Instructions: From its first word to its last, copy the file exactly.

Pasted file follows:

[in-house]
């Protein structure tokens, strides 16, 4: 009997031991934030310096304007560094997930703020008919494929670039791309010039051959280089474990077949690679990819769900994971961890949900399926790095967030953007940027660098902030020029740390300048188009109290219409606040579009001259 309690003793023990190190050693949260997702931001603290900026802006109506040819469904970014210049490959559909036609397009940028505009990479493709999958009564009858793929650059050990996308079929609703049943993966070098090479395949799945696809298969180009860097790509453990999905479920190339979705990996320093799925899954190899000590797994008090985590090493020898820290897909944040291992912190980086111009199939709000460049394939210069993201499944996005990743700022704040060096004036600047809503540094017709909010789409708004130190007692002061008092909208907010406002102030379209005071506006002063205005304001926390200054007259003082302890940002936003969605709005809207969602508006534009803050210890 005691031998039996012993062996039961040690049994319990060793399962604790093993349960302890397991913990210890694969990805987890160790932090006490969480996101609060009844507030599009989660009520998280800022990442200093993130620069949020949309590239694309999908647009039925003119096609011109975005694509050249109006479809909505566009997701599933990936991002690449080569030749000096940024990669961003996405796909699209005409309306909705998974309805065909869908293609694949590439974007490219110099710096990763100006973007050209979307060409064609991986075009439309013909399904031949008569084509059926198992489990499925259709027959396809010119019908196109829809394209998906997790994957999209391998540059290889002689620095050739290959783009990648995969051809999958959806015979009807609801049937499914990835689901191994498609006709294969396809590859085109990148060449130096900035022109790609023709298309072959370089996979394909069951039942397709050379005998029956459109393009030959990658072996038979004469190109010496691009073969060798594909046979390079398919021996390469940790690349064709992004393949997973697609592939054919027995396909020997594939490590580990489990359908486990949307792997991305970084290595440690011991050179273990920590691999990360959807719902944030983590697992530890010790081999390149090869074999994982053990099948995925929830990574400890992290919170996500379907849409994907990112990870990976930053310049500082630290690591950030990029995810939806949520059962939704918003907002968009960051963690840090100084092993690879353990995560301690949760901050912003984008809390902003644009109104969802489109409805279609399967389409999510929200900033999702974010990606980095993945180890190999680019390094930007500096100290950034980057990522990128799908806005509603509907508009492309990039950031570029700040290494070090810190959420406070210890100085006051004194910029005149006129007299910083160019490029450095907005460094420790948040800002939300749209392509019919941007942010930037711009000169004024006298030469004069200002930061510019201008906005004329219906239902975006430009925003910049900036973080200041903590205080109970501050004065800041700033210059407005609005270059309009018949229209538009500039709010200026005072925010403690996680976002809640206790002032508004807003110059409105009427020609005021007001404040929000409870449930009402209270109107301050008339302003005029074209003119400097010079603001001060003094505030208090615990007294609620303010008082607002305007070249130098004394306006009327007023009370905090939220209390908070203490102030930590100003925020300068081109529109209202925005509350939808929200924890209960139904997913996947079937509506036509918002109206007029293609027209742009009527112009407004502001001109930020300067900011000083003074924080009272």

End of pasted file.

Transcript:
[in-house]
């Protein structure tokens, strides 16, 4: 009997031991934030310096304007560094997930703020008919494929670039791309010039051959280089474990077949690679990819769900994971961890949900399926790095967030953007940027660098902030020029740390300048188009109290219409606040579009001259 309690003793023990190190050693949260997702931001603290900026802006109506040819469904970014210049490959559909036609397009940028505009990479493709999958009564009858793929650059050990996308079929609703049943993966070098090479395949799945696809298969180009860097790509453990999905479920190339979705990996320093799925899954190899000590797994008090985590090493020898820290897909944040291992912190980086111009199939709000460049394939210069993201499944996005990743700022704040060096004036600047809503540094017709909010789409708004130190007692002061008092909208907010406002102030379209005071506006002063205005304001926390200054007259003082302890940002936003969605709005809207969602508006534009803050210890 005691031998039996012993062996039961040690049994319990060793399962604790093993349960302890397991913990210890694969990805987890160790932090006490969480996101609060009844507030599009989660009520998280800022990442200093993130620069949020949309590239694309999908647009039925003119096609011109975005694509050249109006479809909505566009997701599933990936991002690449080569030749000096940024990669961003996405796909699209005409309306909705998974309805065909869908293609694949590439974007490219110099710096990763100006973007050209979307060409064609991986075009439309013909399904031949008569084509059926198992489990499925259709027959396809010119019908196109829809394209998906997790994957999209391998540059290889002689620095050739290959783009990648995969051809999958959806015979009807609801049937499914990835689901191994498609006709294969396809590859085109990148060449130096900035022109790609023709298309072959370089996979394909069951039942397709050379005998029956459109393009030959990658072996038979004469190109010496691009073969060798594909046979390079398919021996390469940790690349064709992004393949997973697609592939054919027995396909020997594939490590580990489990359908486990949307792997991305970084290595440690011991050179273990920590691999990360959807719902944030983590697992530890010790081999390149090869074999994982053990099948995925929830990574400890992290919170996500379907849409994907990112990870990976930053310049500082630290690591950030990029995810939806949520059962939704918003907002968009960051963690840090100084092993690879353990995560301690949760901050912003984008809390902003644009109104969802489109409805279609399967389409999510929200900033999702974010990606980095993945180890190999680019390094930007500096100290950034980057990522990128799908806005509603509907508009492309990039950031570029700040290494070090810190959420406070210890100085006051004194910029005149006129007299910083160019490029450095907005460094420790948040800002939300749209392509019919941007942010930037711009000169004024006298030469004069200002930061510019201008906005004329219906239902975006430009925003910049900036973080200041903590205080109970501050004065800041700033210059407005609005270059309009018949229209538009500039709010200026005072925010403690996680976002809640206790002032508004807003110059409105009427020609005021007001404040929000409870449930009402209270109107301050008339302003005029074209003119400097010079603001001060003094505030208090615990007294609620303010008082607002305007070249130098004394306006009327007023009370905090939220209390908070203490102030930590100003925020300068081109529109209202925005509350939808929200924890209960139904997913996947079937509506036509918002109206007029293609027209742009009527112009407004502001001109930020300067900011000083003074924080009272």